If no one has repeated Dr Emoto's experiments and got the same results, I would have to wonder why? Surely there is at least one other lab somewhere in the world who can follow his methods? I know from all the books I've read that there are plenty of scientists open-minded enough to try experiments that sound "wacky" (including Dr Emoto himself).
This is the bit that just doesn't ring true for me: the results are shocking. Surely at least a few reputable labs would try to replicate it. And if they got the same results, more labs would try to replicate it. And pretty soon it would be established as fact, and our understanding of the impact of our emotions on matter would be revolutionised, even in mainstream science.
Someone must have tried to replicate this. That Dr Emoto is the only one reporting these results makes me think that the experiment doesn't work for anyone else.
« on: June 16, 2013, 11:24:25 PM »
He says I can have this man? How with all that fishing on dating sites?
Tammy, I think you are missing the important part of Mr Brightside's message, possibly wilfully.
That you can have him is not the important part - the question of WHY you want him is.
You are acting like that young girl who did not have a father to treat her like a cherished princess, and so chases after an older man who neglects her to re-create the experience.
This is why your man says you are like a girl, because you are reverting to that young girl who needed unconditional love and didn't get it.
Don't go after a man who gives you more of the same - you won't replace your father's love that way. Or maybe you will, in that you'll recreate what you had before - but you deserve better.
Go for better. Go for someone who cherishes you as much as you cherish them.
« on: June 12, 2013, 12:43:23 PM »
Totally agree with LOLx3
You should never suppress emotions - it just makes them stronger and more forceful.
But neither do you need to take them too seriously. You don't need to observe an emotion like say, despair, and decide that it's real or critical or something you need to devote a lot of time to. Observe it objectively - feel what it feels like - observe the thoughts that are triggering it - and recognise that these are just thoughts, they don't represent any kind of objective reality. Then use those emotions to guide you - what kinds of thoughts would make you feel better? (note - a thought that makes you feel better is not always what others would consider a "good" thought. If you are angry and thinking about revenge makes you feel a bit better, then go with it. If you keep following the trail of better feeling thoughts, you will eventually find your way to acceptance, forgiveess, then love)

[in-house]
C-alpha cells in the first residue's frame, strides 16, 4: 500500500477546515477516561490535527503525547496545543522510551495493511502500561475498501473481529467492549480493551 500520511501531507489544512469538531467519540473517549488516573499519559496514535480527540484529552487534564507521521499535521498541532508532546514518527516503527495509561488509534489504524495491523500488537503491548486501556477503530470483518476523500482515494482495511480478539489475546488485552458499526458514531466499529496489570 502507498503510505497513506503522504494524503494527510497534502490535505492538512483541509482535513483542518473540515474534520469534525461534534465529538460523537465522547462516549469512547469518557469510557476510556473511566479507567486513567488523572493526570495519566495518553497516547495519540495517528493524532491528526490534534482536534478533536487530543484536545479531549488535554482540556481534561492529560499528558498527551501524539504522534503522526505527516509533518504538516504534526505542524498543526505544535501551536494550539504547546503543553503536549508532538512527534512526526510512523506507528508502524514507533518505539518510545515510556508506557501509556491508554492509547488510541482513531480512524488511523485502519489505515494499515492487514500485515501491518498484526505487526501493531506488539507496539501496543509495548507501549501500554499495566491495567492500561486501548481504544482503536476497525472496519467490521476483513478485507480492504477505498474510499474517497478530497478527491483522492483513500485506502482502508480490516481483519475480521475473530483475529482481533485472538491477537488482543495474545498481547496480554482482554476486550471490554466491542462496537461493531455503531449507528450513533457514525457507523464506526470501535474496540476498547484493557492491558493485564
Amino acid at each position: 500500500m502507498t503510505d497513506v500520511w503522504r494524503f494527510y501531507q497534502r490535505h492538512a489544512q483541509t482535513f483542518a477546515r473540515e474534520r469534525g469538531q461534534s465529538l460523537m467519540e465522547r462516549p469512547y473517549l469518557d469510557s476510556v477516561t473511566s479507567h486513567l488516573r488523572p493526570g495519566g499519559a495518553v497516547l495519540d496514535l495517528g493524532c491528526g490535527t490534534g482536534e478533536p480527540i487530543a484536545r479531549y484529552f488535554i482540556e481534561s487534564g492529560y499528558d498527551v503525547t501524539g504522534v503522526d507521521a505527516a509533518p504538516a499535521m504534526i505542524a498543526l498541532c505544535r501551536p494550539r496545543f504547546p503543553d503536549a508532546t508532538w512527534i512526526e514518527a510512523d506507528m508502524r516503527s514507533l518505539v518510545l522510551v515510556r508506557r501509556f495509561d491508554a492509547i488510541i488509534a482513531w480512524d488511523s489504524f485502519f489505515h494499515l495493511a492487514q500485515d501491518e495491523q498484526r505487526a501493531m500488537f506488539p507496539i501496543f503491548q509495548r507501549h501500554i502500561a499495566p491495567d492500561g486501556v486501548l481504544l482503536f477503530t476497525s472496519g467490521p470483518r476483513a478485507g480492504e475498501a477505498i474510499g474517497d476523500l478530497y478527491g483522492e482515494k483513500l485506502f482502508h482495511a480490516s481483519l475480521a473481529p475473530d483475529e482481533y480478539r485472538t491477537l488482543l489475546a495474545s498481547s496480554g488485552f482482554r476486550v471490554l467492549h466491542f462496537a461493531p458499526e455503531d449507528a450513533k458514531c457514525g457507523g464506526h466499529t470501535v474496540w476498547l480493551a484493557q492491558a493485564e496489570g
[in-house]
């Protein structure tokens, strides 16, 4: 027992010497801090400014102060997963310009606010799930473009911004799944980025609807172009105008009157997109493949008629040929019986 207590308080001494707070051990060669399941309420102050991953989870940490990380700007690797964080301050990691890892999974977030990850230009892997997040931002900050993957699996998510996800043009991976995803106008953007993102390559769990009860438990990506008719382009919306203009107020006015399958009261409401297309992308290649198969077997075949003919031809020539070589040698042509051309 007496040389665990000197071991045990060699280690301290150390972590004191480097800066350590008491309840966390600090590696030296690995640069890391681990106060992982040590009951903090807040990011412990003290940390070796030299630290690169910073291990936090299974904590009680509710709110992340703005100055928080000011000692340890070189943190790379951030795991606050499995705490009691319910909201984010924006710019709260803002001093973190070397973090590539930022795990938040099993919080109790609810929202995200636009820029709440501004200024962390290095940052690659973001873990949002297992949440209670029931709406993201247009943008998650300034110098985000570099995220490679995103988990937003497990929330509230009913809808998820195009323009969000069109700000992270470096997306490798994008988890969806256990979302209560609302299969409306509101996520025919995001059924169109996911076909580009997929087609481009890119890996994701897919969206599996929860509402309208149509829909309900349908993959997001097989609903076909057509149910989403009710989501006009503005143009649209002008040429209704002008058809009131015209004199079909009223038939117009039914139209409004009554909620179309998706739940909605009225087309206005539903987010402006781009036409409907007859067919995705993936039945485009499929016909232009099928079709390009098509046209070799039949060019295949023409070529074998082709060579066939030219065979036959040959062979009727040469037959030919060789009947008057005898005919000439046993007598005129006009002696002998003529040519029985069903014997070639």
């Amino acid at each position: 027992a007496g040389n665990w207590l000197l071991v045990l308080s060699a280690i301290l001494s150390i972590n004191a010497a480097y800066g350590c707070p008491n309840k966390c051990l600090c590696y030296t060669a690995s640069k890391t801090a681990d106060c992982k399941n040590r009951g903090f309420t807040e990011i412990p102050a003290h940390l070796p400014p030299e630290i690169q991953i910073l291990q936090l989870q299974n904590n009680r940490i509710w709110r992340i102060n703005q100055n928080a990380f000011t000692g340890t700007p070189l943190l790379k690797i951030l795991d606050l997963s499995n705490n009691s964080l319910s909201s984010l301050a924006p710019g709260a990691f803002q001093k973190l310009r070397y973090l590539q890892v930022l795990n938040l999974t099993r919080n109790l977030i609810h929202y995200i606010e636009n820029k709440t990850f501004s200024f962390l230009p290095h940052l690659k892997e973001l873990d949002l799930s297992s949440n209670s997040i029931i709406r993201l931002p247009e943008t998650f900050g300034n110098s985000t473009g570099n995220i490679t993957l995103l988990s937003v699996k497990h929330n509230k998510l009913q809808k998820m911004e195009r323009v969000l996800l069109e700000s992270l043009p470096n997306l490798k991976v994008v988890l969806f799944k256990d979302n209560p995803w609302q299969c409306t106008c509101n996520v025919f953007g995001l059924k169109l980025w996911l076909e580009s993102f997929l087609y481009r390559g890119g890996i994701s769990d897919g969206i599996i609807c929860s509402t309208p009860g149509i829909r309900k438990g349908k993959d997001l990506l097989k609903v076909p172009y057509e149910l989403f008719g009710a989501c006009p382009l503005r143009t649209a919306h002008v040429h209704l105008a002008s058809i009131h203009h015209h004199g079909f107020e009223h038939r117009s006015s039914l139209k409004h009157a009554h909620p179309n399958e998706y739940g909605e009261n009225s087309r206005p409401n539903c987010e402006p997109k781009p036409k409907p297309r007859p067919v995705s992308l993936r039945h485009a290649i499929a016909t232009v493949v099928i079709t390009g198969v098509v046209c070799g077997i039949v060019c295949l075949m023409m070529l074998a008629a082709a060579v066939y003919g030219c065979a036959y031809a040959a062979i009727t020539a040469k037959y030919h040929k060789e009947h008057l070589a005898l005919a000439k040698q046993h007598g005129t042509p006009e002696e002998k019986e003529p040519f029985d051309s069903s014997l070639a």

But never suppress an emotion - that is totally counterproductive.
« on: June 11, 2013, 06:53:44 AM »
I've read some great books by Richard Carlson, who was a psychologist (ie, one with patients, rather than just a researcher), which basically said that we'd got it totally wrong with psychotherapy - it relied on patients regurgitating and rehearsing every painful experience of their lives in an effort to try to figure out why things were going wrong, whereas what we really ought to be doing is focussing on all the things that are good in our lives and are going right. He said that talking about the painful stuff just kept it alive, and what people needed to do was focus on the positive so they could learn more of what they were doing right.
He wasn't advocating ignoring painful emotions or denying them, but using them as a guide to whether or not our thinking is "healthy". If a thought makes you feel good, it is "healthy". If a thought makes you feel bad, don't ignore it - but recognise it as a sign that your thinking on this issue is not in alignment with what he called your natural "healthy functioning".
I find his stuff very interesting, as it is so perfectly aligned with LOA (particularly Abraham-Hicks). And I've always (even though this is an unpopular view to have, and I always get a lot of flak for it) thought psychotherapy is frequently unhelpful. If it somehow helped you to move on and be a stronger, more effective individual, I could see it. Maybe that is the case sometimes (people tell me it is) - But the evidence I've seen (from people close to me) is that in some cases it makes people more neurotic (by causing them to dwell on their problems), and, in the cases where people have told me it's helped them (getting over a bereavement for example) I am seriously not convinced that time wouldn't have healed their wounds just as quickly and effectively, without the therapist.
« on: June 06, 2013, 04:48:24 PM »
Great post Emily!!
« on: June 05, 2013, 12:57:24 PM »